In the time I spent playing Heave Ho on the show floor at PAX East, I probably failed through the first couple puzzles at least a good two dozen or so times. Normally in that type of scenario when you’re trying to complete a particularly-challenging puzzle it can lead to frustration, but in the case of Heave Ho, where I was sitting with three other players and surrounded by a crowd laughing, gasping, and cheering us on our way to victory, I couldn’t help but have a smile on my face while playing through it.
During PAX East 2019 in Boston, I got the chance to get my hands on a gameplay demo of Heave Ho (sorry for the pun), which was just recently-announced by publisher Devolver Digital to release this summer on Nintendo Switch and PC. From the reveal trailer that debuted a few days ago, the basic concept of Heave Ho should be pretty self-explanatory in, especially if you’ve played similar physics-based games like QWOP or Getting Over It with Bennett Foddy. Playing it, however, is just part of the fun.
Heave Ho is a co-op physics-based puzzle game where you and up to three other players take on the role of a two-armed blob (which each player can customize with a variety of different outfits, hairstyles, outfits, and more), with the goal being in each level to get all four players to a goal post together. The control scheme is fairly simple to learn, as the left analog stick controls the movement of your character’s body and arms, while pressing the left and right trigger buttons will open and close the player character’s hands with whatever object (or other player) they come into contact with.
Though the controls are simple enough, what players will really have to grasp in Heave Ho more than anything is learning how to manipulate your character’s movement and momentum, alongside having to work together with other players to reach the end goal of each level. In order to successfully complete a level, all four players must make it to the end, making it an all or nothing effort to make sure that none of your team members get left behind.
What ensued in my time with the game at PAX East was a mix of chaos and comedy, as trying to coordinate what objects or players to hold on to, trying to manage the position of my teammates, and avoid the variety of traps and other obstacles that were in the way (such as spikes) made the levels in Heave Ho challenging, but in a fun way. Thanks to the game’s colorful, goofy aesthetic and the fact that players respawn within a few seconds after falling, Heave Ho felt like an enjoyable challenge that never truly got frustrating or annoying. While things often would get chaotic, it never felt unmanageable and, honestly, the chaos really added to the fun of playing it.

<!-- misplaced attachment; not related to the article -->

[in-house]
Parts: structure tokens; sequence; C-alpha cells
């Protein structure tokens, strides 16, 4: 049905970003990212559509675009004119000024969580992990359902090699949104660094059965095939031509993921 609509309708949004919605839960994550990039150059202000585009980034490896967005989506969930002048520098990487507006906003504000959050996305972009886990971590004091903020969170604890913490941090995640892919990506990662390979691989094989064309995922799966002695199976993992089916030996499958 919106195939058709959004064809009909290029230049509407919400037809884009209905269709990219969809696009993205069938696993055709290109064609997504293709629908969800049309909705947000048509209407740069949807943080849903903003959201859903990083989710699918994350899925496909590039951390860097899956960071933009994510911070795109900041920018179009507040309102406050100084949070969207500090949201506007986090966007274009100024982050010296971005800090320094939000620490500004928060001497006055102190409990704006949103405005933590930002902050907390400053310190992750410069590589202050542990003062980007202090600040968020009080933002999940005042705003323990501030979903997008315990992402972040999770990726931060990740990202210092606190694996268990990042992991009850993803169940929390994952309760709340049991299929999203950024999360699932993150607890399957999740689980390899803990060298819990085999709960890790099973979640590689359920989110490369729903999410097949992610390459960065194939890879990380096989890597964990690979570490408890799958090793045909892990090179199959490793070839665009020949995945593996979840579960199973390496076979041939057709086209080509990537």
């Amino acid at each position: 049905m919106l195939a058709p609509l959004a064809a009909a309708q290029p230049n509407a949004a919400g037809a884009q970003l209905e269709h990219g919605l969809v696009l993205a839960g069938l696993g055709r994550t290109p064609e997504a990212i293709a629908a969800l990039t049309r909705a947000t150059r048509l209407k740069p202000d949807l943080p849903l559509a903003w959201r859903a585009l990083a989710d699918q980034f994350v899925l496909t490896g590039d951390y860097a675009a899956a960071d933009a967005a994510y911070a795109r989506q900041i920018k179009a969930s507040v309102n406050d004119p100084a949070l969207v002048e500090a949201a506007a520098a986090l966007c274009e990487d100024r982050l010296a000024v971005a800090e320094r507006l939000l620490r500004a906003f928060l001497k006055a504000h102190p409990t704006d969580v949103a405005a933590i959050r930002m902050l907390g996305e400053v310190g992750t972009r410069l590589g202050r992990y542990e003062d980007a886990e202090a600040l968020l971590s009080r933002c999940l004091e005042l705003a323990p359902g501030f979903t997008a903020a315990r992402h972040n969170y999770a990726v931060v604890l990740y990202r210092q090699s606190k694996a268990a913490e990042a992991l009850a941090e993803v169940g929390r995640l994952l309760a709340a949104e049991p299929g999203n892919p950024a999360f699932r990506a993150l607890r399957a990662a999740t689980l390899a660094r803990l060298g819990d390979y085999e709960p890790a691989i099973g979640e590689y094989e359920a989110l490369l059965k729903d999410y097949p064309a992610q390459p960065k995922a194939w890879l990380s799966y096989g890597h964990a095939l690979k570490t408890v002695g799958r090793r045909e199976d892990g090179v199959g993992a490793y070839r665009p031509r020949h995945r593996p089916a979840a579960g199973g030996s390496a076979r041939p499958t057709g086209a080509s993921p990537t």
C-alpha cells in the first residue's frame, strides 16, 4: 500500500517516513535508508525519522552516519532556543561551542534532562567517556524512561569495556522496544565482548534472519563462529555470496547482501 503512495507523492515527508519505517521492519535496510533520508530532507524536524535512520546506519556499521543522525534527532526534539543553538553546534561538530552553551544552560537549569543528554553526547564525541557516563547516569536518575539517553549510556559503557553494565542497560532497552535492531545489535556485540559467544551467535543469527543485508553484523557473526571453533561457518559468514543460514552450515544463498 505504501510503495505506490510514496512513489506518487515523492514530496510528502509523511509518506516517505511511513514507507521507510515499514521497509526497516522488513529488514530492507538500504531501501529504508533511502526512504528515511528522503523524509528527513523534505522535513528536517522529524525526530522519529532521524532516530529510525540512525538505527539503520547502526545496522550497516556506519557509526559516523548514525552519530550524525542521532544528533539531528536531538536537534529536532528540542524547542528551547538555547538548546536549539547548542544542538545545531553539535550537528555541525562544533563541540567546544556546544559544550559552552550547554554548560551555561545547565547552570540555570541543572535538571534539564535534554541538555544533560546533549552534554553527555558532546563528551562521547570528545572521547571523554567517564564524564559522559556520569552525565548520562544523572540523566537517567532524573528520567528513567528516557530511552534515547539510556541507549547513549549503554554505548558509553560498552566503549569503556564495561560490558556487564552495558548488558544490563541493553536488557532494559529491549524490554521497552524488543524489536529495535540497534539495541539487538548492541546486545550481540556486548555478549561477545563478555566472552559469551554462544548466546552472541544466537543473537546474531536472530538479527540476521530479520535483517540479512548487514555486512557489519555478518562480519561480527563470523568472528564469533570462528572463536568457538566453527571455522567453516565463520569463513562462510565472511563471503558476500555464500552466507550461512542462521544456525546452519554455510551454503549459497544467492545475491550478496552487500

The Switch version of the game in particular seems like it will be perfectly-suited to Heave Ho‘s wacky co-op gameplay, and I can easily see it becoming a favorite to players looking for a fun party game that offers a lot of laughs and fun. While there will be an option for players to take on single-player challenges and levels, playing with a full squad of bumbling blobs with your friends really seems like where Heave Ho will shine, especially given how much of a crowd that the game drew to watch it on the PAX East showfloor.
While it was only officially announced a few days ago, Heave Ho is already an indie game that has managed to land on my radar for later this year. As much as I enjoy games that will challenge my reflexes and thinking, there’s also something to be said for games that also manage to capture just plain old goofy fun, and Heave Ho seems it will have plenty of that to go around. From what I played, Heave Ho‘s simple but deceptively challenging gameplay might make you throw your hands up after the fifteenth time you’ve fallen in a level, but it will be hard not to laugh and smile while you’re doing it.
Heave Ho is coming to Nintendo Switch and PC this summer.
The post Heave Ho Left Me Smiling From Its Wacky and Colorful Co-op Physics Puzzles by Ryan Meitzler appeared first on DualShockers.